At Meyler Capital we are always thrilled when a brand story we create with one of our clients makes a notable change in the way a company perceives itself, and in turn, is perceived by others. There’s so much branding BS that goes on in the world, the idea of a simple brand story that can be shared and passed along sometimes seems too easy for companies to take seriously. But time and time again we’ve seen it work, and more and more companies are starting to realize it too. Let’s look at how this could work for Aston Martin – a brand that has consistently struggled in the US market.
In a recent Business Insider piece, Aston Martin CMO Simon Sproule said that he believes most Americans would “struggle” to define the Aston Martin brand. He’s right, too. And in response to this realization, he is attempting to rebrand Aston Martin, but, at the moment, Aston Martin is doing it the branding BS way – they’re throwing their customers a bunch of gimmicks, but without a simple, cohesive story behind the gimmicks. Sproule talks about increasing advertising, hiring a brand ambassador, and improving the customer experience, without talking about what the brand is.
If Aston Martin wants their advertising, ambassador and customer experience strategies to improve their position in the US in a meaningful way, they need a story for their brand. They need something simple to talk about, for their ambassador to promote, as a reason for their superior customer experience.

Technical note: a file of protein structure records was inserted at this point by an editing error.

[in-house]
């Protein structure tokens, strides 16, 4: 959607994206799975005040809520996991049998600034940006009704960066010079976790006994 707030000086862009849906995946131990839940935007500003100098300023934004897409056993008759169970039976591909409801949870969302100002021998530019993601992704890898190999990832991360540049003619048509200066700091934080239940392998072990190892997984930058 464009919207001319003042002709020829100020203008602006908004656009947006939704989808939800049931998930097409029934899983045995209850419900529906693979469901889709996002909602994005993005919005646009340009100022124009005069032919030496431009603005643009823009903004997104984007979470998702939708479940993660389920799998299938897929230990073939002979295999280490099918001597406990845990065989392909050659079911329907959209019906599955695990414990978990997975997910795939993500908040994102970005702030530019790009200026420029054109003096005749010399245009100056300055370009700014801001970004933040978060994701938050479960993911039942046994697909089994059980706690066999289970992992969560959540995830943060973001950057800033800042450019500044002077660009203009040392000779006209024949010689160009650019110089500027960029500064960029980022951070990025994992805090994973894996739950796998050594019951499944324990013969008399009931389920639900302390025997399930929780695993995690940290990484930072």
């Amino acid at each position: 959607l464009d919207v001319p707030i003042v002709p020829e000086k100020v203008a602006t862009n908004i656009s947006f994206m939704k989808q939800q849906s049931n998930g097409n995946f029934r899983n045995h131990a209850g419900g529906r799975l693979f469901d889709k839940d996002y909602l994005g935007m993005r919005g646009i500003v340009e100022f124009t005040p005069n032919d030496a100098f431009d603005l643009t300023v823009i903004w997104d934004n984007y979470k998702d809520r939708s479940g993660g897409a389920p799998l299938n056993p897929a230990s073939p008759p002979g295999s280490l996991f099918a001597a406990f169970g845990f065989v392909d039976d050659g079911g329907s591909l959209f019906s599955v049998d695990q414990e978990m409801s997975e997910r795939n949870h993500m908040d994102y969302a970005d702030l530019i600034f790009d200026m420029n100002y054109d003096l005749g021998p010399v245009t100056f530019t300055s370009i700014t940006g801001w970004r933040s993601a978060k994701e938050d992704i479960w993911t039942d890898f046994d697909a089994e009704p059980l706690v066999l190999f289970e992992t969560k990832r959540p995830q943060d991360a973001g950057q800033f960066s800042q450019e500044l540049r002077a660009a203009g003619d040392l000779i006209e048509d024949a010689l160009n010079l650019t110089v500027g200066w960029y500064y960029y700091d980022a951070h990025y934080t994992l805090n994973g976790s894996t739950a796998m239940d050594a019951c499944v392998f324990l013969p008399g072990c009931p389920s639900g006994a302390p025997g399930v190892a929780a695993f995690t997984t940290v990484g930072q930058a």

Sproule briefly mentions that he feels Aston Martin is a “quite inclusive luxury brand.” But what does he mean by that? Does he mean it’s a luxury brand for the layman – a la Acura or Lexus – or is it more nuanced? It could be that Aston Martin is not for the layman, but anyone with enough money is included, which would set Aston Martin apart from Rolls Royce and Bentley and Ferrari and Lamborghini, who all have extensive waiting lists. Whatever Sproule means by that statement, that story needs to be built on and then implemented effectively if they hope to increase their market share in the US.
Without that story, you’re not getting the best ROI on your marketing investments – those advertisements and brand ambassadors and after-purchase experiences.
Take a moment and ask yourself, does everyone in your company know your brand story?
What does the CEO say when asked to talk about what the company is all about?
What does the receptionist say on the weekend when asked the same question over brunch with her pals?
What does the VP Marketing say when she is briefing a communications firm?
If they aren’t all saying some personalized version of the same thing, your story needs to be unearthed, and written down. Everyone gets to tell the story in their own words. But everyone should be telling the same story.
Want to read the original story about Aston Martin in Business Insider? Find it here.